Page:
By MARY WARD
The white suits are pressed, the wind machines are in working order, and, somewhere in Sweden, a television host is practicing how to count from one to twelve in French.
Yes, it’s Eurovision time and, as a self-professed Eurovision nerd who may or may not have originally decided to study journalism as a pathway into Eurovision commentary, it is this time of the year that I fully assume my role as an advocate for Europe’s greatest gift to the world of kitsch.
Thanks to Sweden’s win last year, this year’s festivities will be held in Malmö. To celebrate Eurovision returning to the land of ABBA and, hence, its spiritual home, I have presented my own excellent, educational, Eurovision drinking game that can be used to bring a bit of Eurojoy to your Sunday night.
When the host has a costume change?
Sip your drink. This rule does not apply after the first four costume changes (and, yes, there are sometimes more.)
When the host does a shout-out to those viewers watching from outside of Europe?
All members of the party call out: “’Straya!” Everyone finishes his or her drink.
Fun Fact: This year is the 30th year that SBS have broadcast Eurovision in Australia. They originally simulcast the BBC broadcast, but have been sending Sam Pang and Julia Zemiro as the official Australian commentary team since 2009. Because this is such a special year for Eurovision in Australia, the first semi final (broadcast down under on Friday night) featured this little snapshot into life for Aussie Eurovision fans:
When reference is made to the possibility of this song winning the competition… within the lyrics of the song?
This is a surprisingly common occurrence. But, alas, no country engaging in this technique has ever actually managed to win the contest.
Example One: “When I join this grand parade of winners/and I make this song a worldwide hit/I will buy my own mic to sing in/and all the jobs I had before I’m surely gonna quit.” – Latvia, 2012.
Example Two: “We are the winners of Eurovision.” (Repeat x 1000.) No, seriously. These were the lyrics of the song performed by Lithuania in 2006. Watch below:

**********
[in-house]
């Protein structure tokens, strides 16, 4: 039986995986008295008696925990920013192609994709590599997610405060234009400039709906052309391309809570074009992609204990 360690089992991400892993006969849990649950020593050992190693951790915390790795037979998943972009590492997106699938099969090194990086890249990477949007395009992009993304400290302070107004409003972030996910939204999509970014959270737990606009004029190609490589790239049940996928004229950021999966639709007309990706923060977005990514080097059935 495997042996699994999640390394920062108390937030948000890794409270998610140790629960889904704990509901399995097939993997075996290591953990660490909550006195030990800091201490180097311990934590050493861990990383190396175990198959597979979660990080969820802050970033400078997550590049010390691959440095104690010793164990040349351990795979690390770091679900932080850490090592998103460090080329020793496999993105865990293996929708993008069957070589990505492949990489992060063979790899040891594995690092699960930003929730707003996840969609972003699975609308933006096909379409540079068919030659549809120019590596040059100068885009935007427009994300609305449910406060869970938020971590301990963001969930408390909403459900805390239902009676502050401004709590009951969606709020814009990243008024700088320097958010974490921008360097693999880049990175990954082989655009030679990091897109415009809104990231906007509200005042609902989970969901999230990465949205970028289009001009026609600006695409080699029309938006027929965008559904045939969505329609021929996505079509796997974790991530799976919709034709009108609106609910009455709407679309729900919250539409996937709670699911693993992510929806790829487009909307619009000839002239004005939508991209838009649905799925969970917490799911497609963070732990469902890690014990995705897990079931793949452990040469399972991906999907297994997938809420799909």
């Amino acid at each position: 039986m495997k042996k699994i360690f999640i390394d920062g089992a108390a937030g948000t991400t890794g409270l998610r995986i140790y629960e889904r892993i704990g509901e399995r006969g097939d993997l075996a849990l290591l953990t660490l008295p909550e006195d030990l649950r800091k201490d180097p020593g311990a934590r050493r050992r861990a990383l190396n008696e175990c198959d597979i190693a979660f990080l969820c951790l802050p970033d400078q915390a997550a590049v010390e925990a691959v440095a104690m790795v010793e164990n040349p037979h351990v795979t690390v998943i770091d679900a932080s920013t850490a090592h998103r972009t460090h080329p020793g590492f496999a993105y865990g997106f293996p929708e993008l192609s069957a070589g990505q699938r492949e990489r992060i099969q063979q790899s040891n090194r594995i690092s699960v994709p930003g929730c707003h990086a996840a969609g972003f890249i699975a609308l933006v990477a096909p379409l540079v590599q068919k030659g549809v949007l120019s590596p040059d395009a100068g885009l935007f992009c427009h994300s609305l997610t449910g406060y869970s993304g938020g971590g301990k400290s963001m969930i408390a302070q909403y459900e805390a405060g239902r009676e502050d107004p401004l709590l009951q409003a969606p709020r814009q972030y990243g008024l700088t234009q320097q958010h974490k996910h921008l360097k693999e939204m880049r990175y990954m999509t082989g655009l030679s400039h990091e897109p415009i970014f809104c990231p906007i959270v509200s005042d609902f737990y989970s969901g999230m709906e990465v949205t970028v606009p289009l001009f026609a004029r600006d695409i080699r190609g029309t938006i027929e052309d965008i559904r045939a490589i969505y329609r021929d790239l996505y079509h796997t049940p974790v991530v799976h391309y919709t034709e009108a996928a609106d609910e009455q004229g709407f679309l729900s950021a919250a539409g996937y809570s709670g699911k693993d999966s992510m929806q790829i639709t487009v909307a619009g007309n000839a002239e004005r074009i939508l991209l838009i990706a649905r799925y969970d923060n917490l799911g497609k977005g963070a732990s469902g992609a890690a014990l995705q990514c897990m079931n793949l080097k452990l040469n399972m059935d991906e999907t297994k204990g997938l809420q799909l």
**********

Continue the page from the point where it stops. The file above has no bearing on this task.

When tautology is used/new words are created solely for the purpose of rhyme?
It’s easy to understand why this sort of wordplay is widely accepted amongst Europop circles. While English is the language of choice for most entries, most of the songwriters don’t have English as their first language. But this is okay, because most of the audience don’t either. In the land of Eurovision, rhyme trumps grammar, pronunciation and conjugation.
Example One: “The whole world will be lighted/all people will be reunited.” – The Netherlands, 2009.
Example Two: “Always in my mind/Always in my heart/And I can hear you call my name on a mountain high/Always in my mind/Always in my heart/I wanna feel you close to me always all the time.” – Azerbaijan, 2009
When an act dresses in all white?
White is a popular choice for Eurovision entrants. Some say that it evokes a sense of freshness and supremacy. However, I suspect that when an entry from the frozen north of Europe turns up in all white, it is mostly an attempt to pretend that the performer has a showbiz tan.
When a key change is accompanied by both pyrotechnics and a wind machine?
Sip your drink. (Note: both factors must be present. Playing an either/or game here will surely result in hospitalisation.)